Publisher: Titan Comics
Writer(s): Michael Green, Mike Johnson
Artwork: Andres Guinaldo
Colours: Mark Lescko
Letters: Jim Campbell
Release Date: 17th July 2019
A black background with the familiar white and red text shining through the page at you, setting the scene of a world far away, yet, for some, closer to our hearts than our family members. This is a new addition to the world of Ridley Scott’s Blade Runner, an original cult classic with numerous cuts throughout the years and a universally loved (although unfortunately not at the box office) sequel “Blade Runner 2049”, whose screenwriter Michael Green returns to write this 12-issue Titan Comics series.
It was always going to be a tall order to expand on the world of such a well-loved franchise, but right from the start it’s reassuring to know that this series is in the safe hands of a man who was part of continuing the on-screen story (alongside with the extremely talented Mike Johnson of IDW Star Trek fame). And, quite simply, it’s perfect.
The story does what any side story should do, exploring the depth of the interesting world that caught our attention in the first place. It’s set in the same year as the events of the original film, and while the cover suggests that we’re potentially going to cross paths with at least one of the original cast of characters, this is a totally separate tale running alongside the other Blade Runner (couldn’t help the pun sorry.)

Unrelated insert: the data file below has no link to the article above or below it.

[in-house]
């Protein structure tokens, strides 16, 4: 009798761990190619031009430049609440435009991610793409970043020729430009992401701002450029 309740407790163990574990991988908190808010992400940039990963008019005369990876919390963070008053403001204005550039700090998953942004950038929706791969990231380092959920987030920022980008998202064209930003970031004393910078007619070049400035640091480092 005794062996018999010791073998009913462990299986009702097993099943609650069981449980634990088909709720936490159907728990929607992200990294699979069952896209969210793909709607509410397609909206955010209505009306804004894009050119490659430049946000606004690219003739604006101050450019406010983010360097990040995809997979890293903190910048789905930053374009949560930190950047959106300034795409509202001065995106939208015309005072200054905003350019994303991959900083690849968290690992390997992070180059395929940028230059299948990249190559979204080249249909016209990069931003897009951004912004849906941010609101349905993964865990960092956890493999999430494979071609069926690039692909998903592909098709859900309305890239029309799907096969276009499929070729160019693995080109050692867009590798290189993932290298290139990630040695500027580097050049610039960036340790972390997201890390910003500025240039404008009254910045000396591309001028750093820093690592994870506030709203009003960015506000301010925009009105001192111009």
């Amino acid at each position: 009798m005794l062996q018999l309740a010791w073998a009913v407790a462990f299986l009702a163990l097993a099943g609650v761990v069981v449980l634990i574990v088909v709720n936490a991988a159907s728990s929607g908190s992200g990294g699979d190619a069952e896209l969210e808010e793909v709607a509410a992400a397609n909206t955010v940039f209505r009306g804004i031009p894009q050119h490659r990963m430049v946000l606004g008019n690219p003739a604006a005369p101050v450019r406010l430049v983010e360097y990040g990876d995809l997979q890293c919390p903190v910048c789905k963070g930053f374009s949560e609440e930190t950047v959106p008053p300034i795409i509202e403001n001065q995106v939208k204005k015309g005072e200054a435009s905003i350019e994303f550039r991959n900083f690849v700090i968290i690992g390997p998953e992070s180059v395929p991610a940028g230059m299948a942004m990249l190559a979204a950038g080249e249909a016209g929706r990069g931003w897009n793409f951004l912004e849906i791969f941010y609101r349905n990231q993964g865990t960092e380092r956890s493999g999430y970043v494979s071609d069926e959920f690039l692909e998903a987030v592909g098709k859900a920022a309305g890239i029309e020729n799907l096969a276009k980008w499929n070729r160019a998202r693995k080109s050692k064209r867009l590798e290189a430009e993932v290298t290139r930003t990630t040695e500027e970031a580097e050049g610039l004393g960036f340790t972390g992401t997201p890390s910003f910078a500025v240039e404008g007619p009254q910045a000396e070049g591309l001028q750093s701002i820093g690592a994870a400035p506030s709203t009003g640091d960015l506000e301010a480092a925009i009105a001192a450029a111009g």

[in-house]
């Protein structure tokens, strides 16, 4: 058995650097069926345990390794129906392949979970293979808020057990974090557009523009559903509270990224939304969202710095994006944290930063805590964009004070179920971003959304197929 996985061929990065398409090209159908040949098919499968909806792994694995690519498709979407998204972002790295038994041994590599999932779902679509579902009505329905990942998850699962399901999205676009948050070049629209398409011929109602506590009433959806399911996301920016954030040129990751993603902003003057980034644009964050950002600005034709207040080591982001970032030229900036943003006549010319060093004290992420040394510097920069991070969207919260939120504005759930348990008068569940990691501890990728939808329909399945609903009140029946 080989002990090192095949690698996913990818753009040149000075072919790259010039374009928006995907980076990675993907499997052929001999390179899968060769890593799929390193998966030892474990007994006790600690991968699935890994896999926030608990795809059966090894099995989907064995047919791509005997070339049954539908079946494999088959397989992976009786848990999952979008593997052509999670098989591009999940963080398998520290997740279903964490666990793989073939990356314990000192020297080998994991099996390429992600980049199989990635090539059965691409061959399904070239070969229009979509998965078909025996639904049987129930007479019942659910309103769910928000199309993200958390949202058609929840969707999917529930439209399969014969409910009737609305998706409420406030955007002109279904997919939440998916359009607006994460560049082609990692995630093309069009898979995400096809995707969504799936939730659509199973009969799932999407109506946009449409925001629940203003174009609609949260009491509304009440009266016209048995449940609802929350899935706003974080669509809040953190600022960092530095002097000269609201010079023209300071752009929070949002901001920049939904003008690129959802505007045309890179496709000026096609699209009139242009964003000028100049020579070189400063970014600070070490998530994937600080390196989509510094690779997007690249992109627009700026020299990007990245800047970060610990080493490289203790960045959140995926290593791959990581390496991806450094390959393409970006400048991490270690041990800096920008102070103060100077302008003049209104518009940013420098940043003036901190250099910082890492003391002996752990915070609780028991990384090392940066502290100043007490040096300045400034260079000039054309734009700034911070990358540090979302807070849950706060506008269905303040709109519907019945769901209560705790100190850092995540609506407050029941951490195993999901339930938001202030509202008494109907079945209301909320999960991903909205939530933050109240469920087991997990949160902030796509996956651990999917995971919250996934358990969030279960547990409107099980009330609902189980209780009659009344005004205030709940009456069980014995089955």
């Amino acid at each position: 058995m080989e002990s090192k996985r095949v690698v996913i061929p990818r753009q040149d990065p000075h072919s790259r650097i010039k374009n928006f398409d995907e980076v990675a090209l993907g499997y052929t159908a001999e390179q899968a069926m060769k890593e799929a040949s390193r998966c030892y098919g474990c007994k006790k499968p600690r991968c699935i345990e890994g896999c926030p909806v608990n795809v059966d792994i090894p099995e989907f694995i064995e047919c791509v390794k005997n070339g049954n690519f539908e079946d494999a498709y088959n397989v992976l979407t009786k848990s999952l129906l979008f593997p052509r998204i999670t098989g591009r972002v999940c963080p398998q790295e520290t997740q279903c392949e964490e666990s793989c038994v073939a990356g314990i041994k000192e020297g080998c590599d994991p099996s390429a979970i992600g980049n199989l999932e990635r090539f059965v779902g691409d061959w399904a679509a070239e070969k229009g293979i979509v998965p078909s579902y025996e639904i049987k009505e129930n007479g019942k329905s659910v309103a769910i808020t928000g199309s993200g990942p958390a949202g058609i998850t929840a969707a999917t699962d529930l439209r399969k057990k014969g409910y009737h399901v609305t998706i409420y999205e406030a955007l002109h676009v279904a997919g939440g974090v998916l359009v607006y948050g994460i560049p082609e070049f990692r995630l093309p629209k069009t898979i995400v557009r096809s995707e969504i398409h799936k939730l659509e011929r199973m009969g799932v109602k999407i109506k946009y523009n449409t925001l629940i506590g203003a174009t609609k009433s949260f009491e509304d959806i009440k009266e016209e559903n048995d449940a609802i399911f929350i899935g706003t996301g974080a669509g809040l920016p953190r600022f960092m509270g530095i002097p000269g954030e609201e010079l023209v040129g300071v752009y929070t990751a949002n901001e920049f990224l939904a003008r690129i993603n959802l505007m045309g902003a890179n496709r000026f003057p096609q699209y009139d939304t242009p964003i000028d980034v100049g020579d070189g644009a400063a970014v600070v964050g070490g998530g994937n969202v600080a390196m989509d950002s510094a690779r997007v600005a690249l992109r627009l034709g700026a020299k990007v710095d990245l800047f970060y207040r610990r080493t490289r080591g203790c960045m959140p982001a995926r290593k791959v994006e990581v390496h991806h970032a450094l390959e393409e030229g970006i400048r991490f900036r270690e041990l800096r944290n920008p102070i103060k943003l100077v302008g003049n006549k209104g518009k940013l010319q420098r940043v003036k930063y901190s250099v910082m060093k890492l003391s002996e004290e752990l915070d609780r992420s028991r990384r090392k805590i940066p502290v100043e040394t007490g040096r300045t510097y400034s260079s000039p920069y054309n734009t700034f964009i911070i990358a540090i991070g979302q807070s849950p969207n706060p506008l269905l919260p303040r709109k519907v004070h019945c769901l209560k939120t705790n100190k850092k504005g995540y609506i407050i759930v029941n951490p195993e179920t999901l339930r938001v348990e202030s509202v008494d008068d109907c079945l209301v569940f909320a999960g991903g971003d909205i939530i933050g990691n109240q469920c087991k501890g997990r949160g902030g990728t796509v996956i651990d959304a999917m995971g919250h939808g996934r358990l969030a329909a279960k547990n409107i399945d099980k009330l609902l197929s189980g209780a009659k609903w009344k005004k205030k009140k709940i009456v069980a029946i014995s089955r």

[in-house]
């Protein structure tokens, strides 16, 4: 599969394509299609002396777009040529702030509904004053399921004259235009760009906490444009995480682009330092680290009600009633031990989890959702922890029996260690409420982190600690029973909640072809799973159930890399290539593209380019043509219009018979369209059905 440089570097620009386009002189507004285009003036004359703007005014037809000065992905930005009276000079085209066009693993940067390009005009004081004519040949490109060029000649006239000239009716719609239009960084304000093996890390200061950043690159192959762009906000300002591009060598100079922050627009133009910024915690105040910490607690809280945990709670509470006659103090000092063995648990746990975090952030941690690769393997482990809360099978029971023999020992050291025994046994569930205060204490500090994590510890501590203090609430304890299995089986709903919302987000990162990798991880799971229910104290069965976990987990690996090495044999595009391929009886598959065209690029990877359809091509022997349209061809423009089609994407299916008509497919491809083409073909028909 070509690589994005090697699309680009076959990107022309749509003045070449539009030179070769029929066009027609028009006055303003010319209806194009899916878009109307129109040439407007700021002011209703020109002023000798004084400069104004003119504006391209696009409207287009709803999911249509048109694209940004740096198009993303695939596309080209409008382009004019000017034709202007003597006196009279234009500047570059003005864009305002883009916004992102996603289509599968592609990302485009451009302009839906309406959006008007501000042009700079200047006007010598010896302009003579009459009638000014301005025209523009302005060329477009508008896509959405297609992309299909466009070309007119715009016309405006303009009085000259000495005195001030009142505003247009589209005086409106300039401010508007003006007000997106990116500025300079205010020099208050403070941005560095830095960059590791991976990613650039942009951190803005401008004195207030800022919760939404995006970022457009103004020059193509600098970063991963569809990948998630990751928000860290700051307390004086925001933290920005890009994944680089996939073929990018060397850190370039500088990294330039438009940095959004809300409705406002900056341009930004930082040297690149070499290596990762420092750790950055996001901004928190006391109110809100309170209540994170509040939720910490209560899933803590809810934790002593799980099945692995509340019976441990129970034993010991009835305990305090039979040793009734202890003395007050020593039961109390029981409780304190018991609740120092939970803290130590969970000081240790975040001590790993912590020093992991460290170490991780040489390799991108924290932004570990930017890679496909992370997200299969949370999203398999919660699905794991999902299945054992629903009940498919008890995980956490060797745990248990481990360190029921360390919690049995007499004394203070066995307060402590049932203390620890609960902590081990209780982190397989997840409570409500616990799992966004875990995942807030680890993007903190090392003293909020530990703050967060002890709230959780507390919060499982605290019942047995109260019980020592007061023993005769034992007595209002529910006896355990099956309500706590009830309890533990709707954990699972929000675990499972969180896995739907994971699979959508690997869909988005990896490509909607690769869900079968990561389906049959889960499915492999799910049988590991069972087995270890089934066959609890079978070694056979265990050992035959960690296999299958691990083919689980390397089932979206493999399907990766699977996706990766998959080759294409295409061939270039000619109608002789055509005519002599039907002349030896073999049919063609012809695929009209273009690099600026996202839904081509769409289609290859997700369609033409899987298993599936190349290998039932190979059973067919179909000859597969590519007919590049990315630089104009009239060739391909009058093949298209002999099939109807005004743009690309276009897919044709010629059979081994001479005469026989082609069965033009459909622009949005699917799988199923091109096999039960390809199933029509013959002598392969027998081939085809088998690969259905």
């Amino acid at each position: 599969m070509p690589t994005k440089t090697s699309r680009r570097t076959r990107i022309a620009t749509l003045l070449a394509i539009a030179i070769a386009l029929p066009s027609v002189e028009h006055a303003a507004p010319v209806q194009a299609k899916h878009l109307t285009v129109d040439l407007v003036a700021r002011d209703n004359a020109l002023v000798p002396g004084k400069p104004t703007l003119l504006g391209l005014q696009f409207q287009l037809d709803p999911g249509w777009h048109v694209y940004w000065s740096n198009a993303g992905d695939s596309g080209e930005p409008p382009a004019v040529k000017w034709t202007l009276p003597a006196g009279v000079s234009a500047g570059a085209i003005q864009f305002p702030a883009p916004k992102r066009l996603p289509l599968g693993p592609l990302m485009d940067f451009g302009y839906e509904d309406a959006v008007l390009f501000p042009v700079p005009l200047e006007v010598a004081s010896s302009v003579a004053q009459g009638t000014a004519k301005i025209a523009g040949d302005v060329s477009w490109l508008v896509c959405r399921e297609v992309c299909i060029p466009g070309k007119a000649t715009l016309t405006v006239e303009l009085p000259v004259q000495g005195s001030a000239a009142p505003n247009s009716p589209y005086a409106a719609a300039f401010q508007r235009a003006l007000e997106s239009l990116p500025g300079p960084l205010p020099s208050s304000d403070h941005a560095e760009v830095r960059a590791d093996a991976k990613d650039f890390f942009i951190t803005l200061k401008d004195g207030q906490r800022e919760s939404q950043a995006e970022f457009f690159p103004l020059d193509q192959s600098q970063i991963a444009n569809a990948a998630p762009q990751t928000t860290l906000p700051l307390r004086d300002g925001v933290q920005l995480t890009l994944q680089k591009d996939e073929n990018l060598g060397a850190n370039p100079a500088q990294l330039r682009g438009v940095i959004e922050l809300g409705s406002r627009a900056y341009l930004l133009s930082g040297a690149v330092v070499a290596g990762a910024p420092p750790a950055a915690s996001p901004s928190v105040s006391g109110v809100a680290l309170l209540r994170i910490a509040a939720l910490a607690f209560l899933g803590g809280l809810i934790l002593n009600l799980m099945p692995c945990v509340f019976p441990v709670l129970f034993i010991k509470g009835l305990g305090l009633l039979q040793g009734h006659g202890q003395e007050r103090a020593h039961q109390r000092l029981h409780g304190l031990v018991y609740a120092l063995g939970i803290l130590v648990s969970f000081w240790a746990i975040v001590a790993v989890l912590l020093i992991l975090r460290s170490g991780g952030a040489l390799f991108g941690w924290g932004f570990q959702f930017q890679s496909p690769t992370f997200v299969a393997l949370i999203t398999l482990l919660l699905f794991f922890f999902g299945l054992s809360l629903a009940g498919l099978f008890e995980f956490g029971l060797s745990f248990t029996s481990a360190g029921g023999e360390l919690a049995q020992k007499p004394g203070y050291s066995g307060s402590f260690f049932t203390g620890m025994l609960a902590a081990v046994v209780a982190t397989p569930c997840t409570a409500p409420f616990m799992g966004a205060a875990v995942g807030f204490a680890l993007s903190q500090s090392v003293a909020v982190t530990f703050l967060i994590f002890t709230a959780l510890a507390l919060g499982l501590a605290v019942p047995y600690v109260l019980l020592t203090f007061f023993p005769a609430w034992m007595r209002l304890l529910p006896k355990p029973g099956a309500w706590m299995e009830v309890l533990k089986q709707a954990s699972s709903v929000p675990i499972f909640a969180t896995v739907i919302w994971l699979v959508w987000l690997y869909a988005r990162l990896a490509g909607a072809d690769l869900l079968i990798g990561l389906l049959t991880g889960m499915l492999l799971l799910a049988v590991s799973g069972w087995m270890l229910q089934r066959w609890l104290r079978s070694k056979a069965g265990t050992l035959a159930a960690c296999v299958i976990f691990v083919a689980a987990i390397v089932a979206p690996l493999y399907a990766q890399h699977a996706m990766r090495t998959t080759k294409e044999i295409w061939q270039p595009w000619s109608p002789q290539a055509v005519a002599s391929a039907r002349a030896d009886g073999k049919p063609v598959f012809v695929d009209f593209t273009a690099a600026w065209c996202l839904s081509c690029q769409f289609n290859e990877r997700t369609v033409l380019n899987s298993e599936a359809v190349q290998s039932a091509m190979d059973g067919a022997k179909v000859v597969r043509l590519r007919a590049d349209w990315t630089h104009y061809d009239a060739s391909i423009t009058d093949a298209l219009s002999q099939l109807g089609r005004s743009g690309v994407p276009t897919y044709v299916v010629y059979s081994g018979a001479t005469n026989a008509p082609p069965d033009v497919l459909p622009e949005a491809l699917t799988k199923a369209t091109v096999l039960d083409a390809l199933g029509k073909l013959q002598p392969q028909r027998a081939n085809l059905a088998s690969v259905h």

The story is of Ash, a Blade Runner with an almost inhuman ability to track down and retire renegade replicants. Her talents have garnered her quite the reputation as a tracker, as well as making her job more difficult as she tries to clear the streets of pretty much all the skin jobs out there. She finds herself lamenting about this fact as she receives her latest contract: to find the missing daughter and wife of some big wig on the other side of town, a job too big and with too many strings attached to turn down.
This has all the classic ingredients of a film noir, and provides its own modern take on the Blade Runner franchise. Gone are the critics of the female stereotype characters of the first film, replaced by the fantastic Ash, and unique twist on a woman in this world.
To describe the art of this comic in mere words would do it an injustice, but it is simply perfect! Shot for shot it recreates the aesthetic of the film, from the acid raindrops right down to the random ‘80s inspired wardrobe that the creators thought would represent the fashion of the future. Add this to the new scenery explored in the story, the name drops and a classic film noir tale and you have the beginnings of a masterpiece. An absolute must-have for Blade Runner and Cyberpunk fans alike.
The writer of this piece was: Indiana “Indy” Marlow
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